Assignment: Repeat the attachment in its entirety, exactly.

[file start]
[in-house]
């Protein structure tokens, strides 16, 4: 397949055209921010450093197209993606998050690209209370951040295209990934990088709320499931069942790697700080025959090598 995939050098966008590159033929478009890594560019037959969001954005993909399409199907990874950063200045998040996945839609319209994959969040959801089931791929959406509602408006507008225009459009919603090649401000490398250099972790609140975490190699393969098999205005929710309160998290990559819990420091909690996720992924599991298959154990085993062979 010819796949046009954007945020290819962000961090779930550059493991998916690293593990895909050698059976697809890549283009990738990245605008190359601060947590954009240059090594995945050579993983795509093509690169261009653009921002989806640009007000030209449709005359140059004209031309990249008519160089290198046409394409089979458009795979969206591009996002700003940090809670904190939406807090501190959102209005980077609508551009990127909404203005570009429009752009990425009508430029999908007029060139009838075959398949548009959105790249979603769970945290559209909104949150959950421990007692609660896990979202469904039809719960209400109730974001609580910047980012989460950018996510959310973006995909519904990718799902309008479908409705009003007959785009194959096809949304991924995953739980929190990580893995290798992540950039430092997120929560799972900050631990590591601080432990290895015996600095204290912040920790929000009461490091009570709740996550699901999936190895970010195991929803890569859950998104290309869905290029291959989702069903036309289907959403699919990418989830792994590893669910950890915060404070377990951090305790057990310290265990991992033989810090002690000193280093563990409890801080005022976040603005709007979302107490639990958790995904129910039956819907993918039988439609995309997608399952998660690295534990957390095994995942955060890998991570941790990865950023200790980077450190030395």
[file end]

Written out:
[in-house]
């Protein structure tokens, strides 16, 4: 397949055209921010450093197209993606998050690209209370951040295209990934990088709320499931069942790697700080025959090598 995939050098966008590159033929478009890594560019037959969001954005993909399409199907990874950063200045998040996945839609319209994959969040959801089931791929959406509602408006507008225009459009919603090649401000490398250099972790609140975490190699393969098999205005929710309160998290990559819990420091909690996720992924599991298959154990085993062979 010819796949046009954007945020290819962000961090779930550059493991998916690293593990895909050698059976697809890549283009990738990245605008190359601060947590954009240059090594995945050579993983795509093509690169261009653009921002989806640009007000030209449709005359140059004209031309990249008519160089290198046409394409089979458009795979969206591009996002700003940090809670904190939406807090501190959102209005980077609508551009990127909404203005570009429009752009990425009508430029999908007029060139009838075959398949548009959105790249979603769970945290559209909104949150959950421990007692609660896990979202469904039809719960209400109730974001609580910047980012989460950018996510959310973006995909519904990718799902309008479908409705009003007959785009194959096809949304991924995953739980929190990580893995290798992540950039430092997120929560799972900050631990590591601080432990290895015996600095204290912040920790929000009461490091009570709740996550699901999936190895970010195991929803890569859950998104290309869905290029291959989702069903036309289907959403699919990418989830792994590893669910950890915060404070377990951090305790057990310290265990991992033989810090002690000193280093563990409890801080005022976040603005709007979302107490639990958790995904129910039956819907993918039988439609995309997608399952998660690295534990957390095994995942955060890998991570941790990865950023200790980077450190030395």